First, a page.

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DARPA Predicts The Future Of Computing To Be Analog, Probabilistic

Over time, digital computing has become the holy grail of the tech world. It is hailed as the technology which has allowed huge leaps in technology, enhancing computing speeds by a huge factor. But DARPA tends to think that digital computing seems to have hit a dead-end and the future belongs to analog, probabilistic computing.


Digital computing essentially relies on processors who, in turn, work through transistors. These transistors work by processing data as 1s and 0s, each representing an off and on state respectively. But the problem with this model of computing is that it uses a whole lot of power. Data doesn’t always have to be presented as definite on and off state and huge amounts of power can be saved by making use of intermediary states.

The world, itself, is essentially analog and not digital. Even the digital world is essentially analog underneath. Most of the things can’t be presented as definite, quantified 1s and 0s. Rather life and what we know of it often occurs in different shades. Analog computing can more closely imitate these shades by different power levels, compared to digital computing which can only process an ‘on’ and an ‘off’ state.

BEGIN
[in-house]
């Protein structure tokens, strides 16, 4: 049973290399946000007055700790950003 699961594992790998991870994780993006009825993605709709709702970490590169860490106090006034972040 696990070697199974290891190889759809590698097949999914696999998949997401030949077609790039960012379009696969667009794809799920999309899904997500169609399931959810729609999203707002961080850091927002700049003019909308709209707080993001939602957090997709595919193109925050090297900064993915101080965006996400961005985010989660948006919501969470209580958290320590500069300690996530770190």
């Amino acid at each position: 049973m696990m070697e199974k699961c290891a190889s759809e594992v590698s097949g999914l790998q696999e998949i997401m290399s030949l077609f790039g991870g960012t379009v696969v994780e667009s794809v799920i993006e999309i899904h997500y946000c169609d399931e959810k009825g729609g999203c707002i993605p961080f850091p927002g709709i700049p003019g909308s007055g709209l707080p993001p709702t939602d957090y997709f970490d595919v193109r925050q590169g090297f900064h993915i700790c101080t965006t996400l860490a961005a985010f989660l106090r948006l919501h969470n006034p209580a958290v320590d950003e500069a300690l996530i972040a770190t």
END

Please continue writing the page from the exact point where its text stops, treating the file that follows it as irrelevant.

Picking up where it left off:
That is precisely why Defense Advanced Research Projects Agency (DARPA) has taken its inspiration to work on an alternate model of computing. The project to this end is being called Unconventional Processing of Signals for Intelligent Data Exploitation (UPSIDE).

The basic aim of UPSIDE is to build such computers which make use of a lot less energy compared to digital computers. According to DARPA program manager Daniel Hammerstrom, “One of the things that’s happened in the last 10 to 15 years is that power-scaling has stopped. The efficiency of computation is not increasing very rapidly.”

Hammerstrom is trying to create a new range of processors which can make use of analog processors to do probabilistic computing, a process that can save a lot of power. Probabilistic computing isn’t something new but it hasn’t gained much traction, given the fact that the world’s attention is hooked to digital computing.

The UPSIDE project is going to continue for 54 months, divided into two phases. The first phase will see companies create chips using probabilistic techniques. And in the second phase, these chips will be used for mobile imaging systems.

Source: DARPA

Courtesy: Wired

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